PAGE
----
IMPLANTATION PROJECT OF A METHODOLOGY GUIDELINE FOR CONDUCTING LITERATURE REVIEWS IN THE FINAL PROJECT OF DEGREE IN HEALTH SCIENCE
The Bologna Declaration of 1999 established a system of qualifications, whose first level is the degree studies, which consist of between 180-240 ECTS credits (European Credit Transfer and Accumulation System) and whose curricula must contain the Final Project of Degree (FPD).
The FPD can follow different methodology: professional projects, research projects, literature reviews and other. In the development of the TFG we must have a certain knowledge about conducting literature search. Conducting literature reviews is a good choice for undergraduates in our university, allowing undergraduates to approach the best scientific evidence available.
Currently, to encourage and assist in the correct elaboration and development of systematic reviews and meta-analyses in health sciences, there are some guidelines that include a checklist. The first of these guidelines was developed by the statement Quality Of Reporting Of Meta-analyses (QUORUM), and as a result of updating and expanding arises the statement Preferred Reporting Items for Systematic Reviews and Meta-Analyses (PRISMA). The PRISMA statement is a tool to contribute to the clarity and transparency in the publication of systematic reviews.
Therefore, it was considered of interest train undergraduates, who develop literature reviews as the object of their FPDs, on the usefulness of PRISMA, even considering that not always go on to develop systematic reviews or meta-analysis. And also, to know whether the implementation of PRISMA facilitated them performing their review of the literature.
This study present an implantation project of training for undergraduates in knowledge of PRISMA as facilitator element for the correct development of FPDs based in conducting a literature review.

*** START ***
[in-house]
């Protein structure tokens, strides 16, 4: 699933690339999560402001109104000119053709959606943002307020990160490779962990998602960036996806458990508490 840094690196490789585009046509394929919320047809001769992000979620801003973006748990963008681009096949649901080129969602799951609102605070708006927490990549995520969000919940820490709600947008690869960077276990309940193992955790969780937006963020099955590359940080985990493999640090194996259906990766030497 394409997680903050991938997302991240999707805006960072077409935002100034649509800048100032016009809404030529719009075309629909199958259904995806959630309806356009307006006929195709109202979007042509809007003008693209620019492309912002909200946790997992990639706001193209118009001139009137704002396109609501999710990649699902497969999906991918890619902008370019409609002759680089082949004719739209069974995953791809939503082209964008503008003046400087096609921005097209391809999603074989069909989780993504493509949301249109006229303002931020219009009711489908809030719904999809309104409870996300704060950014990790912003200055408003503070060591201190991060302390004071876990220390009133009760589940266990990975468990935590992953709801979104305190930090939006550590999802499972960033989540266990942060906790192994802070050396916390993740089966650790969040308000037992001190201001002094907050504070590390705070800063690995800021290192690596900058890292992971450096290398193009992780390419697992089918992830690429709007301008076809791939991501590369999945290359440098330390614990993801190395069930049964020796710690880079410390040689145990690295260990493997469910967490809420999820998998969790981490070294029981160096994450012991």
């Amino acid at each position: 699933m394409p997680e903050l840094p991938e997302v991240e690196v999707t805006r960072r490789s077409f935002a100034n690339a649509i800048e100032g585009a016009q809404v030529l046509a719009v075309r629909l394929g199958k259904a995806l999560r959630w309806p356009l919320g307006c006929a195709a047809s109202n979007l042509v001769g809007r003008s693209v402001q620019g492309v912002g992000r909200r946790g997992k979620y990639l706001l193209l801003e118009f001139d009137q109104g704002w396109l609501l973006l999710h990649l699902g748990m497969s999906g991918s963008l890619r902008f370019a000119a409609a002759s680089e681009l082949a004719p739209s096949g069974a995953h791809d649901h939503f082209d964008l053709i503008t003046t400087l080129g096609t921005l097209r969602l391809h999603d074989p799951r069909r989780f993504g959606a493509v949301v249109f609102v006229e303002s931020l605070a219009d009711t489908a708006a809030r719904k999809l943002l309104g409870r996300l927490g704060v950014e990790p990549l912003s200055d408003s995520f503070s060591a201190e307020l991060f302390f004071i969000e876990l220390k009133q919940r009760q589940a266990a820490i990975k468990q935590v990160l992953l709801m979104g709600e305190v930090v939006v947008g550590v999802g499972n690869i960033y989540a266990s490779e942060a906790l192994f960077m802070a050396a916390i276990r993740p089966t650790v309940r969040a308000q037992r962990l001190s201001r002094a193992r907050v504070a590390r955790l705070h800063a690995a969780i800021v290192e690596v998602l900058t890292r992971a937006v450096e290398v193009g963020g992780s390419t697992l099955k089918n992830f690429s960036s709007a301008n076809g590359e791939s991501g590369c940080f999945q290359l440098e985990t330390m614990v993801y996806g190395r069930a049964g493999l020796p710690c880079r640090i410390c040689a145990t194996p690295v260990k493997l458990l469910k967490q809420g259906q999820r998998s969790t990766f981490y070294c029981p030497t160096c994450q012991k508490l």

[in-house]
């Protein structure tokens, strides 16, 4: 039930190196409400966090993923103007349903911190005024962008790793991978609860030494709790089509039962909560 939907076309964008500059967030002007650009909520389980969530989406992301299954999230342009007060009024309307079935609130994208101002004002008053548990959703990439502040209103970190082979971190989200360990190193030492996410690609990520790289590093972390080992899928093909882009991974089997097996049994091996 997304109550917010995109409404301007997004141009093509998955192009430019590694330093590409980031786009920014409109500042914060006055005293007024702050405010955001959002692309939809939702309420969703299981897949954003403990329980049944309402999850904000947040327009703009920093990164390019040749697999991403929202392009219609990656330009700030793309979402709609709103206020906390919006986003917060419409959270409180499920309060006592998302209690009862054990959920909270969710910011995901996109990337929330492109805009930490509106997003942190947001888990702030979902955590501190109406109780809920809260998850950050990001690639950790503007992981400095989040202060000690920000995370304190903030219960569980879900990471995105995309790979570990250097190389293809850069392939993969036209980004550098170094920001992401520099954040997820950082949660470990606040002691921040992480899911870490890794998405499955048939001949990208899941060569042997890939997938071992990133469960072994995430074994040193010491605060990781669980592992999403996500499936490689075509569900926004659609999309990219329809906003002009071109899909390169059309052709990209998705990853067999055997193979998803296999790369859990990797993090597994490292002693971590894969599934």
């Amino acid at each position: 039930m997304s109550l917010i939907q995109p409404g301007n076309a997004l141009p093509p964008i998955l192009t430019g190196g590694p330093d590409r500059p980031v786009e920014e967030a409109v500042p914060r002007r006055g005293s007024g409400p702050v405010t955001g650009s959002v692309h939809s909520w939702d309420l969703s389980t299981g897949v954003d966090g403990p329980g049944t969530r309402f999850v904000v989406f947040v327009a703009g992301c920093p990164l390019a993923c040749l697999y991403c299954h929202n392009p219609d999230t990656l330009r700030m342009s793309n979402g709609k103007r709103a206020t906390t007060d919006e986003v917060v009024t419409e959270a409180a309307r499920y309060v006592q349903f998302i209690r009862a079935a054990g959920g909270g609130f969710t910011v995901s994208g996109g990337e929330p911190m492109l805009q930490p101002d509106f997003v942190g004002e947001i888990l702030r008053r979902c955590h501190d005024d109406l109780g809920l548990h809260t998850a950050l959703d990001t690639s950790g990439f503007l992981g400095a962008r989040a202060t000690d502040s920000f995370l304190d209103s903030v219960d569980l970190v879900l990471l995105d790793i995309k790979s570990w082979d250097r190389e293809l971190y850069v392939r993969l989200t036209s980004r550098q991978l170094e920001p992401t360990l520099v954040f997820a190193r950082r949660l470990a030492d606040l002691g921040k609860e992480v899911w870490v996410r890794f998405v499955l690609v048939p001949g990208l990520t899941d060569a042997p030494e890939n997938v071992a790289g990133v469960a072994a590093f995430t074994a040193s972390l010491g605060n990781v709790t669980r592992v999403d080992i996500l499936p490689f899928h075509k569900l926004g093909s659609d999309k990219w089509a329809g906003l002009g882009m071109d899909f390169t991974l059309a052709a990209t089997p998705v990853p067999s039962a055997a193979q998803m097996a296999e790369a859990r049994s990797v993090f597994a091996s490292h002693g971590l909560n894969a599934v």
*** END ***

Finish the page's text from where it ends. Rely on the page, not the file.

Quanti-qualitative pilot study of a sample of 3 participants who were trained to follow the recommendations provided by PRISMA in all items comprising the checklist included in it, except for those items focused on systematic reviews and meta-analyses strictly. Also, one participant who had not received training on methodological guidelines was included.
Subsequently, using a specifically designed questionnaire, the degree of knowledge and satisfaction of students who had developed their FPDs following the recommendations of PRISMA and the grade to which this instrument had facilitated them the realization of their FPDs were assessed.
The participants, who were trained in PRISMA during the pilot study, reported that thanks to the training received they had known the existence of methodological guidelines. In addition, this training facilitated the development of their literature review studies in 100% of participants. However, the participant who did not receive any training and unaware this guidelines considered that it would be interesting to know PRISMA.
Providing knowledge to undergraduates about the existence of guidelines such as PRISMA, that include checklists, for developing their FPDs of literature review could facilitate the task of developing them. It is necessary to discard those items that belong to these lists and are exclusively dedicated to systematic reviews and meta-analyses strictly.